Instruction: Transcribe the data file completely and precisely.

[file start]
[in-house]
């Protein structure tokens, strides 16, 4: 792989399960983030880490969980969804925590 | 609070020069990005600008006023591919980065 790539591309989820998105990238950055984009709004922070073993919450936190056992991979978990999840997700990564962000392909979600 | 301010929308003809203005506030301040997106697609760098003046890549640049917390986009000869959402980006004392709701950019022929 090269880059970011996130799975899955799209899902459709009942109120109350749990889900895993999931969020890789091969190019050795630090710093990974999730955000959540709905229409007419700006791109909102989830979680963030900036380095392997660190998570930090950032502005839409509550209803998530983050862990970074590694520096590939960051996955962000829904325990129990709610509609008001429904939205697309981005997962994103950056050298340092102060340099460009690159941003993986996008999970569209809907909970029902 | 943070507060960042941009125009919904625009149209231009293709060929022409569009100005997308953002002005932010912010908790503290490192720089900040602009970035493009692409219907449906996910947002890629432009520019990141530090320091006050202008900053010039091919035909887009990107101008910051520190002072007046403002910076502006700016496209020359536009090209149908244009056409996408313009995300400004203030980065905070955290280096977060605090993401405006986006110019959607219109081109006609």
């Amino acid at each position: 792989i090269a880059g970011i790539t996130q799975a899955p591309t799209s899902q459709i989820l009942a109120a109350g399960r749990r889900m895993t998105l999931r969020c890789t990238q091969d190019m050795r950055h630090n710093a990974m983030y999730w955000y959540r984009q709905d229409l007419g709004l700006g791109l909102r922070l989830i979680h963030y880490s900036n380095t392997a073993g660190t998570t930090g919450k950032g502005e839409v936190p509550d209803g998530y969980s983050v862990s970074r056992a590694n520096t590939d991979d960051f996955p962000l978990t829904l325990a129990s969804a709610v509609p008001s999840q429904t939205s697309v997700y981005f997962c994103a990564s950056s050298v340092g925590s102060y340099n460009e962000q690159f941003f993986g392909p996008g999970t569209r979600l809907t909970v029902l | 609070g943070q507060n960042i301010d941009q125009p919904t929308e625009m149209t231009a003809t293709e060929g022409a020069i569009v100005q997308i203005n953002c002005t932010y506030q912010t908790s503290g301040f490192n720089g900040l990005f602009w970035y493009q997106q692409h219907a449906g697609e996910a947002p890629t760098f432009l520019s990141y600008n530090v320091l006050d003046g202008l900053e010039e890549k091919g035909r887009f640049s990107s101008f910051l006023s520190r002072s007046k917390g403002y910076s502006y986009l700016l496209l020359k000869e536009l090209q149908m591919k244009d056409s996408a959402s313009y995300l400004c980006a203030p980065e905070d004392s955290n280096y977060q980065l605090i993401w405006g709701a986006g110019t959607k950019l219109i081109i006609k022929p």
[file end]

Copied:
[in-house]
């Protein structure tokens, strides 16, 4: 792989399960983030880490969980969804925590 | 609070020069990005600008006023591919980065 790539591309989820998105990238950055984009709004922070073993919450936190056992991979978990999840997700990564962000392909979600 | 301010929308003809203005506030301040997106697609760098003046890549640049917390986009000869959402980006004392709701950019022929 090269880059970011996130799975899955799209899902459709009942109120109350749990889900895993999931969020890789091969190019050795630090710093990974999730955000959540709905229409007419700006791109909102989830979680963030900036380095392997660190998570930090950032502005839409509550209803998530983050862990970074590694520096590939960051996955962000829904325990129990709610509609008001429904939205697309981005997962994103950056050298340092102060340099460009690159941003993986996008999970569209809907909970029902 | 943070507060960042941009125009919904625009149209231009293709060929022409569009100005997308953002002005932010912010908790503290490192720089900040602009970035493009692409219907449906996910947002890629432009520019990141530090320091006050202008900053010039091919035909887009990107101008910051520190002072007046403002910076502006700016496209020359536009090209149908244009056409996408313009995300400004203030980065905070955290280096977060605090993401405006986006110019959607219109081109006609």
């Amino acid at each position: 792989i090269a880059g970011i790539t996130q799975a899955p591309t799209s899902q459709i989820l009942a109120a109350g399960r749990r889900m895993t998105l999931r969020c890789t990238q091969d190019m050795r950055h630090n710093a990974m983030y999730w955000y959540r984009q709905d229409l007419g709004l700006g791109l909102r922070l989830i979680h963030y880490s900036n380095t392997a073993g660190t998570t930090g919450k950032g502005e839409v936190p509550d209803g998530y969980s983050v862990s970074r056992a590694n520096t590939d991979d960051f996955p962000l978990t829904l325990a129990s969804a709610v509609p008001s999840q429904t939205s697309v997700y981005f997962c994103a990564s950056s050298v340092g925590s102060y340099n460009e962000q690159f941003f993986g392909p996008g999970t569209r979600l809907t909970v029902l | 609070g943070q507060n960042i301010d941009q125009p919904t929308e625009m149209t231009a003809t293709e060929g022409a020069i569009v100005q997308i203005n953002c002005t932010y506030q912010t908790s503290g301040f490192n720089g900040l990005f602009w970035y493009q997106q692409h219907a449906g697609e996910a947002p890629t760098f432009l520019s990141y600008n530090v320091l006050d003046g202008l900053e010039e890549k091919g035909r887009f640049s990107s101008f910051l006023s520190r002072s007046k917390g403002y910076s502006y986009l700016l496209l020359k000869e536009l090209q149908m591919k244009d056409s996408a959402s313009y995300l400004c980006a203030p980065e905070d004392s955290n280096y977060q980065l605090i993401w405006g709701a986006g110019t959607k950019l219109i081109i006609k022929p």